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The term “counter-depth refrigerator” is one often met with some confusion. They are often confused with built-in refrigerators, but these are actually two separate types of refrigerators.

Built-In models are exactly that: refrigerators that are designed to be built directly into kitchen counters and cabinets. They sit precisely flush with counters and cabinets, and occasionally, manufacturers design them to be disguised as cabinets themselves! Also, they generally look quite odd if they are not installed directly into the kitchen’s counters – in fact, most are unable to be installed as freestanding units.

Counter-depth refrigerators, meanwhile, are true standalone fridges. Their name comes from the fact that they have less depth than a standard fridge, resulting in a refrigerator that aligns more closely with the standard counter’s depth.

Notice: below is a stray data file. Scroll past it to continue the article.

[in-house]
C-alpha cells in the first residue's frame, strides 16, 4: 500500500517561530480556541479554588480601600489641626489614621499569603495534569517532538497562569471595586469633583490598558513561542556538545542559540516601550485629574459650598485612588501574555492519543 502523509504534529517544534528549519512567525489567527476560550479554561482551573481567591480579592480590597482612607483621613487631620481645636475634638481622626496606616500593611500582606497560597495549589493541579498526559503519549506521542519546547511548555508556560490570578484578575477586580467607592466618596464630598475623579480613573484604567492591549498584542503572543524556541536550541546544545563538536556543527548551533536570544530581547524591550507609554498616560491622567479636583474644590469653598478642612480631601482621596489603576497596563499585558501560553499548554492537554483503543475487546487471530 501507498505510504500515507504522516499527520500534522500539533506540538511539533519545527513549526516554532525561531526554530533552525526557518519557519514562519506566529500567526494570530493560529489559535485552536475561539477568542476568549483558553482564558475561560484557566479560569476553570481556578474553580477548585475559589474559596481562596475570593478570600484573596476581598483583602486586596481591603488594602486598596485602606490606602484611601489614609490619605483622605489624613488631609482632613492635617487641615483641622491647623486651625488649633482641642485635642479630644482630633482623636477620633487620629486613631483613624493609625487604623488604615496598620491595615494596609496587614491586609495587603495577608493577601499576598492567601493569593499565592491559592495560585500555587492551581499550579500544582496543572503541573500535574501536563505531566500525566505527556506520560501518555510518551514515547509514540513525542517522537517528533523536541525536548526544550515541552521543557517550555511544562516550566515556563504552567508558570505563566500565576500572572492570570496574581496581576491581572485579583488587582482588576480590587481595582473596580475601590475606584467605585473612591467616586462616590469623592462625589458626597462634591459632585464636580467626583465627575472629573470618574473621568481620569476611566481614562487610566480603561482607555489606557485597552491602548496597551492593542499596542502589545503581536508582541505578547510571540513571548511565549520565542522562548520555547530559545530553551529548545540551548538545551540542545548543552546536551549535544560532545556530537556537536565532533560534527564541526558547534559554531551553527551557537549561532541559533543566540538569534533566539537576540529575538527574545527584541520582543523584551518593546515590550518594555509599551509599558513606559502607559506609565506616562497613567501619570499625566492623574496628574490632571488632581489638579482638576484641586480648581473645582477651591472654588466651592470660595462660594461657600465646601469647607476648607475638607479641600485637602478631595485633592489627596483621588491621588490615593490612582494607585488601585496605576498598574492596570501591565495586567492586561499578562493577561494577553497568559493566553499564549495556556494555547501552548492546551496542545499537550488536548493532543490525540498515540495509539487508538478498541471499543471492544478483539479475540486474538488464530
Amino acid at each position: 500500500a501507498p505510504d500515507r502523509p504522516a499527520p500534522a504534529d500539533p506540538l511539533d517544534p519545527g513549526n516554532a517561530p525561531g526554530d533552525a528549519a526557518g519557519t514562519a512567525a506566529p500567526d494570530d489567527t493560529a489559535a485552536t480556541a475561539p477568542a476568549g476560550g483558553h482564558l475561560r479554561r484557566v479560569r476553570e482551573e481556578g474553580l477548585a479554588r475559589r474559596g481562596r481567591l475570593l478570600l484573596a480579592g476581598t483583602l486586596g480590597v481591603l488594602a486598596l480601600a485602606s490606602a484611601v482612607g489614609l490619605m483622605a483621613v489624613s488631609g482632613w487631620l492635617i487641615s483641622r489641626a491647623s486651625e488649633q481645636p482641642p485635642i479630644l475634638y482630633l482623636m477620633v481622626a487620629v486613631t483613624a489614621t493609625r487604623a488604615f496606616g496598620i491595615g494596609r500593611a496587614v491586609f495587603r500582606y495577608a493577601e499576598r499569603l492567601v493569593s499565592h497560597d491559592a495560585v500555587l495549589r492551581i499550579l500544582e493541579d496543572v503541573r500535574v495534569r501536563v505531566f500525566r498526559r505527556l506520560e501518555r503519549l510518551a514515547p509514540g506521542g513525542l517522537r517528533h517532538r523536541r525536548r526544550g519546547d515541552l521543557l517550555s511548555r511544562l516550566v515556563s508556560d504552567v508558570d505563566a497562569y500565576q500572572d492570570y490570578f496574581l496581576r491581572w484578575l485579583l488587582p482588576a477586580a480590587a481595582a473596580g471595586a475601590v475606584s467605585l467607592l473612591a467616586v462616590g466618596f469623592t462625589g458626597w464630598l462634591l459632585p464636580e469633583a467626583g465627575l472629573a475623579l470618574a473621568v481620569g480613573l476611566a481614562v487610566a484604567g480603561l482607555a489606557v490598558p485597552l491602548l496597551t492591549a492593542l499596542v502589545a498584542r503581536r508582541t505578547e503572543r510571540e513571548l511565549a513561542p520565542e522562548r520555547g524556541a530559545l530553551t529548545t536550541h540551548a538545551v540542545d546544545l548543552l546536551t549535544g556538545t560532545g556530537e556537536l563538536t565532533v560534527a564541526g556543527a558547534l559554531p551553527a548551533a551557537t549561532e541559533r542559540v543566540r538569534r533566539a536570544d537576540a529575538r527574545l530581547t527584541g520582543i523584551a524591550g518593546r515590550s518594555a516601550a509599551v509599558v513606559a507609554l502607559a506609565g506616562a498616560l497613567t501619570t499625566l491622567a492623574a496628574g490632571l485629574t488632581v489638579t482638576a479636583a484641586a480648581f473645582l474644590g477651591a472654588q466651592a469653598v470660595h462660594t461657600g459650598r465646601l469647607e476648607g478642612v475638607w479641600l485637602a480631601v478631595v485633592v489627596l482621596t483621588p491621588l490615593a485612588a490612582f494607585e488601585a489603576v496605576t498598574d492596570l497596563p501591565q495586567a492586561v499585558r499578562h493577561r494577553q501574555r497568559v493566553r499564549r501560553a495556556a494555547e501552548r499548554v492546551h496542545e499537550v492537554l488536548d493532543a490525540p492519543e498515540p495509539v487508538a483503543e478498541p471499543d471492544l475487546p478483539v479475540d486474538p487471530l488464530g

To give some context, kitchen cabinets are usually about 24 inches deep, not including a small overhang (an inch or so) for the counter. By contrast, a standard fridge usually has a depth of about 30 to 32 inches, with larger units even displaying measurements of 34 inches. Not only does this result in an ungainly appearance, but it can also have a detrimental effect on available floor space in smaller kitchens.

The industry’s elegant solution was the introduction of counter-depth refrigerators. These models tend to be between 24 and 27 inches – not quite flush with most cabinets, but close enough that the aesthetics are pleasing and precious floor space is not lost. While they will generally have less capacity than a standard fridge, they minimize this by often being a bit wider than standard fridges of similar height and design.